I first read this in the 80s shortly after it first came out. I rarely re-read books but this one really stuck with me all these years and I am glad that I finally re-read it. On a second reading it certainly did not disappoint! And while I remembered some sections vividly, there was a lot that I did not remember which made for an interesting read.
Winter's Tale is very difficult to describe. Superficially the story is about a burglar who falls in love with a young dying heiress when he breaks into her mansion. But that is just what gets the story going. In my mind the main character is the mythical New York City that Helprin creates which seems to always be enfolded in winter and threatened by a cloud wall. We experience almost a century of the city from the days of sailing ships, horse drawn carriages and cobblestone streets to the modernization of electric lights, mighty bridges and printing presses. There is a small upstate town which is not on any map and usually cannot be found, a white horse that can seemingly fly, and an epic struggle to build bridges.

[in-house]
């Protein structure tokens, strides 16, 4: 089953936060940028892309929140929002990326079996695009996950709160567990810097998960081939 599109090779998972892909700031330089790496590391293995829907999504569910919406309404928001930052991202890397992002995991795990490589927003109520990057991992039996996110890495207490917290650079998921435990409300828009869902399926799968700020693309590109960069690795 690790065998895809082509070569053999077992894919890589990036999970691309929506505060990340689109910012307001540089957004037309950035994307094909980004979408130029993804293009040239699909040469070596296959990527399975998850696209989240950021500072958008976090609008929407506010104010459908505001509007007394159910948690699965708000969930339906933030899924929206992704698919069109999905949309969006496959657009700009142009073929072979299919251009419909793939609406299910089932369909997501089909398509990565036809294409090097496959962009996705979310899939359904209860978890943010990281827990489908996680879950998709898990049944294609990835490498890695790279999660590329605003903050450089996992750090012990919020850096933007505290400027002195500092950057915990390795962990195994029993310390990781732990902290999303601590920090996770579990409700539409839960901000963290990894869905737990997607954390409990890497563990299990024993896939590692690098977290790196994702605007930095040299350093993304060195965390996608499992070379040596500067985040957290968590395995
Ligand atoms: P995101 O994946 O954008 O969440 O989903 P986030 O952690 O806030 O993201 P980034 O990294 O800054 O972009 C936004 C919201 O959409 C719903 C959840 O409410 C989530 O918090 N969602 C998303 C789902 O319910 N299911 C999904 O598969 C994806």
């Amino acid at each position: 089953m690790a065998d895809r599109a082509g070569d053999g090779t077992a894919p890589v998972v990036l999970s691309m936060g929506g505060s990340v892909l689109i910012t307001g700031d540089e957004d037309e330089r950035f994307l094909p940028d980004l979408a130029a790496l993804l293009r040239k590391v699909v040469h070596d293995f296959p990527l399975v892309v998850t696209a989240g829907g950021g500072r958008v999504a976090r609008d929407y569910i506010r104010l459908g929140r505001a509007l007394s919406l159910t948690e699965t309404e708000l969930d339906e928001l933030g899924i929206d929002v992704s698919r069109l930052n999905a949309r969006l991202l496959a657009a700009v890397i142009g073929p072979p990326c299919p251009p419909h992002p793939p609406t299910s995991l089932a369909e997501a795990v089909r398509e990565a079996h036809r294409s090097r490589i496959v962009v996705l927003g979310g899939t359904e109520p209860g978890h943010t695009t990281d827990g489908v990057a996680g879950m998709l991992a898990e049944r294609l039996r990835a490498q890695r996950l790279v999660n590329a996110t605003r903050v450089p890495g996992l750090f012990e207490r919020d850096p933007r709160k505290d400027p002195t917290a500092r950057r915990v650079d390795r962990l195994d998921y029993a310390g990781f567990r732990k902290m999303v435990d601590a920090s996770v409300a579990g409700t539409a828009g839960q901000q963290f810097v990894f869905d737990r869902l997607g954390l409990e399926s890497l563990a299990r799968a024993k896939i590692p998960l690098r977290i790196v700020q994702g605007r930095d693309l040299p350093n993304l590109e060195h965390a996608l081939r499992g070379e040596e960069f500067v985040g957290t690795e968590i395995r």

The writing is spectacular and I could vividly picture flying up the frozen Hudson river in a sleigh under piles of fur, hiding in the lighted constellation ceiling of Grand Central Station or skulking through the sewers with the Short Tails gang of Five Points. While this is definitely fantasy it is not elf and dragon sort of fantasy but rather a look at turn of the century New York as a wondrous and romanticized place that you wish it had been. And you don't have to have ever been to New York or even like New York to enjoy this book. One of my favorite books of all time. Read it!